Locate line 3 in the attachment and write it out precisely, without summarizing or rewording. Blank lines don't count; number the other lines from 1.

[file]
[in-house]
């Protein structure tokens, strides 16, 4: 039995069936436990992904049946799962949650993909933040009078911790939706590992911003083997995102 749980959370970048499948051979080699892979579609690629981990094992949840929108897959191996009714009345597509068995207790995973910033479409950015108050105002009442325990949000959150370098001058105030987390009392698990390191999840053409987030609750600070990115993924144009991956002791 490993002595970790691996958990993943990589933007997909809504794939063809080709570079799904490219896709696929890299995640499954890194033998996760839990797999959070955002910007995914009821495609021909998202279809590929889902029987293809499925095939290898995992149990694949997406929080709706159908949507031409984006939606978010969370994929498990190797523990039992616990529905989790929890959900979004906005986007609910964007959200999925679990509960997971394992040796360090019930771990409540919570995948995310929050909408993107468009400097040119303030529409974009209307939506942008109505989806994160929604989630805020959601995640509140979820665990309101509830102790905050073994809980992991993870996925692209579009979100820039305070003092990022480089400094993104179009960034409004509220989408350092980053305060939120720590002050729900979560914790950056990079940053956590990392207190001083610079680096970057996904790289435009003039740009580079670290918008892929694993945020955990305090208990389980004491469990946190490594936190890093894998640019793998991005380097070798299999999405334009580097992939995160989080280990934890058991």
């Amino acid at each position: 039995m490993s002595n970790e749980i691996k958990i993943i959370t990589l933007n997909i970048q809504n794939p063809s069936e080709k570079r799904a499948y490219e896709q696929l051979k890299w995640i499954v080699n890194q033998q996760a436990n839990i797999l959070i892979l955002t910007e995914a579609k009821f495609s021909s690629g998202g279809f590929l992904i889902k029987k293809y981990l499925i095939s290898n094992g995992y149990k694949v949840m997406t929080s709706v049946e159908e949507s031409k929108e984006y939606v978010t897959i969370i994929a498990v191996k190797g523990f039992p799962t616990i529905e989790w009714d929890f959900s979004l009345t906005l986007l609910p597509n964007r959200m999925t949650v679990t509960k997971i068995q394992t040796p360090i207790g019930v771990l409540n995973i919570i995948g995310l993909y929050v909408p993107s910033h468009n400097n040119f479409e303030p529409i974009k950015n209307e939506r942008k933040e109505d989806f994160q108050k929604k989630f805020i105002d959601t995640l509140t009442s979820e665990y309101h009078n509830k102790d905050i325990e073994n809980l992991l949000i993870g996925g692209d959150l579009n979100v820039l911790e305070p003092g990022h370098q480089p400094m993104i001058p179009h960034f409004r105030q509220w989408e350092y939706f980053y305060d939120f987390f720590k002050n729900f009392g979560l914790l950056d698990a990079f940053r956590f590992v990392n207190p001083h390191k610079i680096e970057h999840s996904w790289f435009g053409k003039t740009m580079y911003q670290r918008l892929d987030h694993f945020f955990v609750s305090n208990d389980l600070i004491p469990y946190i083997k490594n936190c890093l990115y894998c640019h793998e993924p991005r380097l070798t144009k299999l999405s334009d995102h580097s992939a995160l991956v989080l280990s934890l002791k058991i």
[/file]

């Amino acid at each position: 039995m490993s002595n970790e749980i691996k958990i993943i959370t990589l933007n997909i970048q809504n794939p063809s069936e080709k570079r799904a499948y490219e896709q696929l051979k890299w995640i499954v080699n890194q033998q996760a436990n839990i797999l959070i892979l955002t910007e995914a579609k009821f495609s021909s690629g998202g279809f590929l992904i889902k029987k293809y981990l499925i095939s290898n094992g995992y149990k694949v949840m997406t929080s709706v049946e159908e949507s031409k929108e984006y939606v978010t897959i969370i994929a498990v191996k190797g523990f039992p799962t616990i529905e989790w009714d929890f959900s979004l009345t906005l986007l609910p597509n964007r959200m999925t949650v679990t509960k997971i068995q394992t040796p360090i207790g019930v771990l409540n995973i919570i995948g995310l993909y929050v909408p993107s910033h468009n400097n040119f479409e303030p529409i974009k950015n209307e939506r942008k933040e109505d989806f994160q108050k929604k989630f805020i105002d959601t995640l509140t009442s979820e665990y309101h009078n509830k102790d905050i325990e073994n809980l992991l949000i993870g996925g692209d959150l579009n979100v820039l911790e305070p003092g990022h370098q480089p400094m993104i001058p179009h960034f409004r105030q509220w989408e350092y939706f980053y305060d939120f987390f720590k002050n729900f009392g979560l914790l950056d698990a990079f940053r956590f590992v990392n207190p001083h390191k610079i680096e970057h999840s996904w790289f435009g053409k003039t740009m580079y911003q670290r918008l892929d987030h694993f945020f955990v609750s305090n208990d389980l600070i004491p469990y946190i083997k490594n936190c890093l990115y894998c640019h793998e993924p991005r380097l070798t144009k299999l999405s334009d995102h580097s992939a995160l991956v989080l280990s934890l002791k058991i």